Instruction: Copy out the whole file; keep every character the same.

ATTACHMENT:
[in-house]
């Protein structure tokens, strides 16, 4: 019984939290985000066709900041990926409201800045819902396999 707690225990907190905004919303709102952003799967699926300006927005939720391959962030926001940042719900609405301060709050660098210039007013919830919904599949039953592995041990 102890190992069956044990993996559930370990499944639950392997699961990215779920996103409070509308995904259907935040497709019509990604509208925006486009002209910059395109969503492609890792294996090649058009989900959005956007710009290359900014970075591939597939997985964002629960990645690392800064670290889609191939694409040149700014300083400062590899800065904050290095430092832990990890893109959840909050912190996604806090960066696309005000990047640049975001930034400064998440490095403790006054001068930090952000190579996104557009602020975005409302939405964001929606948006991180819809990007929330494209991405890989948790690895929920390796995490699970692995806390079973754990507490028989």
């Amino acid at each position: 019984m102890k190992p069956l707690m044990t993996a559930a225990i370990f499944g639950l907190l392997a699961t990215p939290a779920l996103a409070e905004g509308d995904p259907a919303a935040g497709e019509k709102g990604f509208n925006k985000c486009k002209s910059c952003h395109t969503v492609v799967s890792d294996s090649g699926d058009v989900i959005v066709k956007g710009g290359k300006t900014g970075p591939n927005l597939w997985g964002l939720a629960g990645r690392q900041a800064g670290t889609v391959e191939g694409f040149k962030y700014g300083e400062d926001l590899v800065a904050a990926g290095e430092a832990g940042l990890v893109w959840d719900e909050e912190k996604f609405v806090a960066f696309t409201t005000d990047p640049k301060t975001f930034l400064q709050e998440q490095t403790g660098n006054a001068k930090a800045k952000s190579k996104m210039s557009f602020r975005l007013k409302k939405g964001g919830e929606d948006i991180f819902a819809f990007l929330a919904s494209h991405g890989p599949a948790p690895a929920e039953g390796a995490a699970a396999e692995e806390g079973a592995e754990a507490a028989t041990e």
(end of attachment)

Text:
[in-house]
């Protein structure tokens, strides 16, 4: 019984939290985000066709900041990926409201800045819902396999 707690225990907190905004919303709102952003799967699926300006927005939720391959962030926001940042719900609405301060709050660098210039007013919830919904599949039953592995041990 102890190992069956044990993996559930370990499944639950392997699961990215779920996103409070509308995904259907935040497709019509990604509208925006486009002209910059395109969503492609890792294996090649058009989900959005956007710009290359900014970075591939597939997985964002629960990645690392800064670290889609191939694409040149700014300083400062590899800065904050290095430092832990990890893109959840909050912190996604806090960066696309005000990047640049975001930034400064998440490095403790006054001068930090952000190579996104557009602020975005409302939405964001929606948006991180819809990007929330494209991405890989948790690895929920390796995490699970692995806390079973754990507490028989």
């Amino acid at each position: 019984m102890k190992p069956l707690m044990t993996a559930a225990i370990f499944g639950l907190l392997a699961t990215p939290a779920l996103a409070e905004g509308d995904p259907a919303a935040g497709e019509k709102g990604f509208n925006k985000c486009k002209s910059c952003h395109t969503v492609v799967s890792d294996s090649g699926d058009v989900i959005v066709k956007g710009g290359k300006t900014g970075p591939n927005l597939w997985g964002l939720a629960g990645r690392q900041a800064g670290t889609v391959e191939g694409f040149k962030y700014g300083e400062d926001l590899v800065a904050a990926g290095e430092a832990g940042l990890v893109w959840d719900e909050e912190k996604f609405v806090a960066f696309t409201t005000d990047p640049k301060t975001f930034l400064q709050e998440q490095t403790g660098n006054a001068k930090a800045k952000s190579k996104m210039s557009f602020r975005l007013k409302k939405g964001g919830e929606d948006i991180f819902a819809f990007l929330a919904s494209h991405g890989p599949a948790p690895a929920e039953g390796a995490a699970a396999e692995e806390g079973a592995e754990a507490a028989t041990e």